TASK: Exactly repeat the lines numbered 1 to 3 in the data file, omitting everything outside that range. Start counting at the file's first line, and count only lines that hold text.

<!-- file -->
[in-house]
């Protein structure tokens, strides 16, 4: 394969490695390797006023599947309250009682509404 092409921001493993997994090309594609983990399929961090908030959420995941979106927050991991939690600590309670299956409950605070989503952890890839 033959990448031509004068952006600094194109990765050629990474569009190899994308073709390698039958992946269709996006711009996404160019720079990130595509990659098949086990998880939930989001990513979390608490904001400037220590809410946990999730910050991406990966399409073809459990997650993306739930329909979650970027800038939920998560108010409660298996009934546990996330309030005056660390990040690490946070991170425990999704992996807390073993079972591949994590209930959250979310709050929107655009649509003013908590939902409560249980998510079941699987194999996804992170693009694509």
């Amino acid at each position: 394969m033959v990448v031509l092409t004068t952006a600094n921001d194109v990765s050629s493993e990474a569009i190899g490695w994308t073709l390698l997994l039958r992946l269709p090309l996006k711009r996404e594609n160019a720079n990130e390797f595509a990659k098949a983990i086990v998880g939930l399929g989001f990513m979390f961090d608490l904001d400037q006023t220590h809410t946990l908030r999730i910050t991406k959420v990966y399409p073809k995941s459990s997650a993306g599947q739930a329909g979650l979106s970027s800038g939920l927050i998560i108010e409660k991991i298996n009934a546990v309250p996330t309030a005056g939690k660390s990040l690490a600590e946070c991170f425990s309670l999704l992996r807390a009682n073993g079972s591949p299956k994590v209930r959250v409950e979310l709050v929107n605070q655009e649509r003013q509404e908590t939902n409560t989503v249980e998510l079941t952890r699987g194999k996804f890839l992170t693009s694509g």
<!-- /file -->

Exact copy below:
[in-house]
């Protein structure tokens, strides 16, 4: 394969490695390797006023599947309250009682509404 092409921001493993997994090309594609983990399929961090908030959420995941979106927050991991939690600590309670299956409950605070989503952890890839 033959990448031509004068952006600094194109990765050629990474569009190899994308073709390698039958992946269709996006711009996404160019720079990130595509990659098949086990998880939930989001990513979390608490904001400037220590809410946990999730910050991406990966399409073809459990997650993306739930329909979650970027800038939920998560108010409660298996009934546990996330309030005056660390990040690490946070991170425990999704992996807390073993079972591949994590209930959250979310709050929107655009649509003013908590939902409560249980998510079941699987194999996804992170693009694509």
């Amino acid at each position: 394969m033959v990448v031509l092409t004068t952006a600094n921001d194109v990765s050629s493993e990474a569009i190899g490695w994308t073709l390698l997994l039958r992946l269709p090309l996006k711009r996404e594609n160019a720079n990130e390797f595509a990659k098949a983990i086990v998880g939930l399929g989001f990513m979390f961090d608490l904001d400037q006023t220590h809410t946990l908030r999730i910050t991406k959420v990966y399409p073809k995941s459990s997650a993306g599947q739930a329909g979650l979106s970027s800038g939920l927050i998560i108010e409660k991991i298996n009934a546990v309250p996330t309030a005056g939690k660390s990040l690490a600590e946070c991170f425990s309670l999704l992996r807390a009682n073993g079972s591949p299956k994590v209930r959250v409950e979310l709050v929107n605070q655009e649509r003013q509404e908590t939902n409560t989503v249980e998510l079941t952890r699987g194999k996804f890839l992170t693009s694509g």